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On April 26, 1915, the Mounted Policemen’s Association hosted a dinner at the Hotel Majestic in Manhattan. Two of the many honored guests were Patrick J. Doody and Edward T. Cody, both mounted policemen with the 168th Police Precinct in Sheepshead Bay, Brooklyn.

At the dinner, Mayor John Purroy Mitchel, “The Boy Mayor of New York,” quashed a rumor that mounted police were going to be replaced by bicycle police or motorcycle patrols. Although he admitted that motorcycles were necessary in New York’s outlying districts because of their speed, he pointed out that horses were still necessary because motorcycles could not jump over fences or ditches.

“Some people seem to feel the day is coming when the horse is going to disappear from the police department” Mitchel told the men. “I do not for one believe so.”

Two months later, Patrick Doody and Edward Cody would prove their worth as mounted policemen during the greatest roundup of goats in the history of Brooklyn.

John Purroy Mitchel

“Until motorcycles are equipped with aeorplanes the horse will be in use for police work,” “Mayor John Mitchel told the Mounted Policemen’s Association in April 1915. Three years later, as a cadet with the Army Signal Corps, Mitchel was killed when the military plane he was flying went into a nose dive and crashed.

James Murdock and His Law-Breaking Ways

Before I tell you about the goat herding, let me introduce you to the goats’ owner, James Murdock, or Jimmie, as he was called.

Jimmie Murdock was born in Italy in 1867 (give or take a few years). He arrived in Brooklyn around 1903 and began working as a farmer. By 1910, he was a self-proclaimed dairy man with about a dozen cows and two bulls. He reportedly lived with the cows in a barn on 11th Avenue at 64th Street in the Dyker Heights section of Brooklyn.

Jimmie had a problem abiding by the big city laws, and he was often arrested for violating the Sanitary Code, trespassing, creating a public nuisance, using insulting language, and numerous other minor crimes. In June 1910, he stepped over the line of petty offenses and was arrested for committing a felony.

According to news reports, Jimmie allegedly attacked two women on separate occasions and held them prisoner in his barn. Brooklyn resident Helen Wilson told police she was attacked and held hostage in the barn for an entire night. Another woman, 19-year-old Pauline Kreyeka, said she had been attacked by three men in the barn and also held prisoner overnight.

9th District Magistrates' Court, Brooklyn

Jimmie Murdock was a frequent customer of the 9th District Magistrates’ Court on Fifth Avenue and 23rd Street in Brooklyn. This building was erected in about 1860, and had two detention pens (one for men, one for women), each about 9 x 18 feet. Photo ca. 1932, Brooklyn Public Library

The police arrested Jimmie and took him to the hospital where Pauline was being treated. She identified him as one of the men who had attacked and robbed her of $100 and a gold chain. Jimmie was held on $2,000 bail at the Fifth Avenue Magistrates’ Court.

I’m not sure if Jimmie spent any lengthy time in jail, but I do know that he was arrested again in December 1912. The problem this time was that Jimmie did not have a license to keep cows on the property, nor did he have a Board of Health license to sell cow’s milk. Magistrate Nash of the Fifth Avenue police court fined him $50 for failure to close the stable.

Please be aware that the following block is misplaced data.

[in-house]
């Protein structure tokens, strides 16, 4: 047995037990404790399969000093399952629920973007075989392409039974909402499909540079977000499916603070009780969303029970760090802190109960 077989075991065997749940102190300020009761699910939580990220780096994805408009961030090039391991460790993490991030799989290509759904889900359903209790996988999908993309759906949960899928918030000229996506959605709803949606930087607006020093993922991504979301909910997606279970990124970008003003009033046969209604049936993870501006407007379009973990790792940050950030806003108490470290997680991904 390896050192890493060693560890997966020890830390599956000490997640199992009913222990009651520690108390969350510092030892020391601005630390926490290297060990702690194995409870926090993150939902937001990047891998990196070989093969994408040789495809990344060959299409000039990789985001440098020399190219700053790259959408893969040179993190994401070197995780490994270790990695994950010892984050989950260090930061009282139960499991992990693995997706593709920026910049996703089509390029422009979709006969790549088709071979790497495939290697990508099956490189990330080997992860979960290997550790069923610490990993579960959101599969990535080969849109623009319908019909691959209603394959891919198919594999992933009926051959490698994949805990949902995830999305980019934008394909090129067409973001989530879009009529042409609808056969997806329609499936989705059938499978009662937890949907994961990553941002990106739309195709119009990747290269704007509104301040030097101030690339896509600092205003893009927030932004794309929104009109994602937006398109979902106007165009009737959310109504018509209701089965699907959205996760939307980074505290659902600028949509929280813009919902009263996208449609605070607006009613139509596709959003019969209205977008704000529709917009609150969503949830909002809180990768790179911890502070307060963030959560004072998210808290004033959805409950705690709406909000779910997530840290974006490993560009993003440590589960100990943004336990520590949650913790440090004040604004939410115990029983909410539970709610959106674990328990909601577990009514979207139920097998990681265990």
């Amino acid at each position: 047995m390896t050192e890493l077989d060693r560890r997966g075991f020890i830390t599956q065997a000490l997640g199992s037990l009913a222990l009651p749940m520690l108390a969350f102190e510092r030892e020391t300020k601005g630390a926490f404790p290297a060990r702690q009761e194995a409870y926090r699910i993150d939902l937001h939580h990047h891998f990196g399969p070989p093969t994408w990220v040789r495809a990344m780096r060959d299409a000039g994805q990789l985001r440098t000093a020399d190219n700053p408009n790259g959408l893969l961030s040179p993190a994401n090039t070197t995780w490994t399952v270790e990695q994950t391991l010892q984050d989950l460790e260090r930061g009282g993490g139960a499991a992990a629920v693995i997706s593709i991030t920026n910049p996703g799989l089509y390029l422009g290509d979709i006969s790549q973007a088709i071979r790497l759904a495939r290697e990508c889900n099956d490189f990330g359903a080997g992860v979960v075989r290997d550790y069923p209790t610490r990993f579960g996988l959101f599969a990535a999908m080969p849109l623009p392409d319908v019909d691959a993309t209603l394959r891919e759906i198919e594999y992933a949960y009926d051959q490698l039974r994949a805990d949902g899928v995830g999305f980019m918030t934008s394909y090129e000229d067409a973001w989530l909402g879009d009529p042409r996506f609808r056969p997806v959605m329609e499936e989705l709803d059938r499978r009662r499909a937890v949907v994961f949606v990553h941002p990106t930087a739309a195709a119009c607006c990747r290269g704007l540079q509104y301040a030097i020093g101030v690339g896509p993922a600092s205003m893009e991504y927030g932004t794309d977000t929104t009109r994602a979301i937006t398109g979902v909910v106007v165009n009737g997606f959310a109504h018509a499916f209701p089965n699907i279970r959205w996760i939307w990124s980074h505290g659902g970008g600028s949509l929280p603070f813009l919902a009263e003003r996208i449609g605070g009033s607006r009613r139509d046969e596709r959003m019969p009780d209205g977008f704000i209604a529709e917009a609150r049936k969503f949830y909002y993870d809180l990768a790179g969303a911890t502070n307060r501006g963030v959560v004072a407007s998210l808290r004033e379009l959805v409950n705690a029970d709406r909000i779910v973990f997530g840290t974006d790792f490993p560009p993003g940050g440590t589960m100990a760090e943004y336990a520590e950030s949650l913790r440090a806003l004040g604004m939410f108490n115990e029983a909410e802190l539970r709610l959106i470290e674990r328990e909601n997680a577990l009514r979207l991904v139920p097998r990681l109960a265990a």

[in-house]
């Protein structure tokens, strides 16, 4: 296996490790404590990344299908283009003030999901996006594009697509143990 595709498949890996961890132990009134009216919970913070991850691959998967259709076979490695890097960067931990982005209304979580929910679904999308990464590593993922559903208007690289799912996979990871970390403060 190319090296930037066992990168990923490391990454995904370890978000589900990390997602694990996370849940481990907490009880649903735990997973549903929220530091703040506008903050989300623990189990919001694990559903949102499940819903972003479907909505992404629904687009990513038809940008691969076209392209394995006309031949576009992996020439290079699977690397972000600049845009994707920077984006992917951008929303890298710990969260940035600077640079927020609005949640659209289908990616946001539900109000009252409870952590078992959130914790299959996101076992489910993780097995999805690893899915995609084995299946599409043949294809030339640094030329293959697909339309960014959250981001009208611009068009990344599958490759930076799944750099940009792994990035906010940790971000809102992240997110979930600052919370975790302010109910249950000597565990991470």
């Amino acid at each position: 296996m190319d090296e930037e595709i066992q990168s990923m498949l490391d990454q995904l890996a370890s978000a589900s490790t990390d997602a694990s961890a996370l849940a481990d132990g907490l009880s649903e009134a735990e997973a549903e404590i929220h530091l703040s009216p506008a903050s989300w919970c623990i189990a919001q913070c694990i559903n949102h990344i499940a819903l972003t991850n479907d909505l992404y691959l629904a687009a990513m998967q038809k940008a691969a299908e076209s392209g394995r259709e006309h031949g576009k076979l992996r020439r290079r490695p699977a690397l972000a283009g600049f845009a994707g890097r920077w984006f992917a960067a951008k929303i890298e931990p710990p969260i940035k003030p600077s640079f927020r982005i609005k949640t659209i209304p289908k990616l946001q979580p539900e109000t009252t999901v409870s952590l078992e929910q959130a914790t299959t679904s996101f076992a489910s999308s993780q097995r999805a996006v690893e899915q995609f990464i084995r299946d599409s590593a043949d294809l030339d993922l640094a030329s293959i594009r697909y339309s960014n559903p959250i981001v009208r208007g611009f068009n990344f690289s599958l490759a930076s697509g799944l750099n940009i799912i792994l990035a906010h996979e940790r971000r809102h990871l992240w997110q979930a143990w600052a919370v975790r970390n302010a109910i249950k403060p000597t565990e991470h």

Jimmie Loses His Bay Ridge Home

Forced to close his dairy business on 11th Avenue, Jimmie moved into a make-shift home – a collapsible shack made out of sheet iron — on 8th Avenue at 62nd Street in Bay Ridge. He brought the cows and bulls with him, along with several dogs and cats. Without any enclosure to protect them, the animals roamed freely in vacant lots and neighbors’ yards.

As time passed and builders crowded him out of his temporary home site, Jimmie would drag his dwelling a few hundred feet down the road and set up house again. No surprise, the neighbors did not like Jimmie Murdock.

Neighbors often complained when Jimmie Murdock allowed his cows to graze in the vacant lots along 62nd Street and 8th Avenue. Today, these vacant lots are the site of Leif Ericson Park.  Brooklyn Public Library

Neighbors often complained when Jimmie Murdock allowed his cows to graze in the vacant lots along 62nd Street and 8th Avenue. Today, these vacant lots are the site of Leif Ericson Park. Brooklyn Public Library

In 1914, the Health Department finally seized his bulls and cows. Jimmie responded by stocking up on more dogs and a herd of 16 to 40 goats (the estimates widely varied, depending on which neighbor complained). When he was threatened with seizure again, he enclosed the herd in a ramshackle corral made of rusty bed springs, tin, branches, and boards.

On November 3, 1914, Jimmie’s shack burned down. The Brooklyn Daily Eagle reported damages totaling about 60 cents, not including the cost of water needed to extinguish the blaze. None of the animals were injured in the fire, although Jimmie told Lieutenant Sloan of the 171st Precinct that three cats and some dogs went missing during the incident.


Goats Gone Wild

By July 1915, Jimmie was living in some type of structure on West 5th Street at Avenue U in Gravesend. As they had done everywhere else, the neighbors often complained to the police about the sounds and odors coming from his small barn.

Many of Jimmie’s neighbors on West 5th Street or Avenue U were farmers, as this 1915 census report shows. Even so, they often complained about his growing family of goats.